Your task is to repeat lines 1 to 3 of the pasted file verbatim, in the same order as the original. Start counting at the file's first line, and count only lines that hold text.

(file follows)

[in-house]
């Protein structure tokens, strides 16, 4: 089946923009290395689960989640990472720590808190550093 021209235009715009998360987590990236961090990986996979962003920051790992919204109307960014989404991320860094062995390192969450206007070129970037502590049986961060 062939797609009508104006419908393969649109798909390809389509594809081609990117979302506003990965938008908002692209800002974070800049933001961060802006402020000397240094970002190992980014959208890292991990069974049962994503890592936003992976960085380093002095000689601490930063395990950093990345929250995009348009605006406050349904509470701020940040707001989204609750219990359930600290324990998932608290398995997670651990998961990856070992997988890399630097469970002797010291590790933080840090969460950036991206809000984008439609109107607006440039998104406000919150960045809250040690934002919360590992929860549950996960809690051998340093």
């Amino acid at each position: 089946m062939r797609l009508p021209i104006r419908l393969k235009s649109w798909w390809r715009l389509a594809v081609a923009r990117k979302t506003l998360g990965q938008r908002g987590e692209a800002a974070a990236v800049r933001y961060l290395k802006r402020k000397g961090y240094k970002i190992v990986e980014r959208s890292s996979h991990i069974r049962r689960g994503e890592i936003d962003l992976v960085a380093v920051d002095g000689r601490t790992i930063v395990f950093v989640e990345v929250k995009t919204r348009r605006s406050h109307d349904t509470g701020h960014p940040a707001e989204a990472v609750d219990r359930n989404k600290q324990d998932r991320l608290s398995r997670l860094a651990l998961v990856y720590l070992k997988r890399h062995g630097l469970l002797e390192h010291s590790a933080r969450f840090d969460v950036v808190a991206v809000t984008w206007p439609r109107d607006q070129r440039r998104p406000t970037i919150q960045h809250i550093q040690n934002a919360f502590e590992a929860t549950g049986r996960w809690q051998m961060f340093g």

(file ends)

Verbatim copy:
[in-house]
């Protein structure tokens, strides 16, 4: 089946923009290395689960989640990472720590808190550093 021209235009715009998360987590990236961090990986996979962003920051790992919204109307960014989404991320860094062995390192969450206007070129970037502590049986961060 062939797609009508104006419908393969649109798909390809389509594809081609990117979302506003990965938008908002692209800002974070800049933001961060802006402020000397240094970002190992980014959208890292991990069974049962994503890592936003992976960085380093002095000689601490930063395990950093990345929250995009348009605006406050349904509470701020940040707001989204609750219990359930600290324990998932608290398995997670651990998961990856070992997988890399630097469970002797010291590790933080840090969460950036991206809000984008439609109107607006440039998104406000919150960045809250040690934002919360590992929860549950996960809690051998340093």
């Amino acid at each position: 089946m062939r797609l009508p021209i104006r419908l393969k235009s649109w798909w390809r715009l389509a594809v081609a923009r990117k979302t506003l998360g990965q938008r908002g987590e692209a800002a974070a990236v800049r933001y961060l290395k802006r402020k000397g961090y240094k970002i190992v990986e980014r959208s890292s996979h991990i069974r049962r689960g994503e890592i936003d962003l992976v960085a380093v920051d002095g000689r601490t790992i930063v395990f950093v989640e990345v929250k995009t919204r348009r605006s406050h109307d349904t509470g701020h960014p940040a707001e989204a990472v609750d219990r359930n989404k600290q324990d998932r991320l608290s398995r997670l860094a651990l998961v990856y720590l070992k997988r890399h062995g630097l469970l002797e390192h010291s590790a933080r969450f840090d969460v950036v808190a991206v809000t984008w206007p439609r109107d607006q070129r440039r998104p406000t970037i919150q960045h809250i550093q040690n934002a919360f502590e590992a929860t549950g049986r996960w809690q051998m961060f340093g």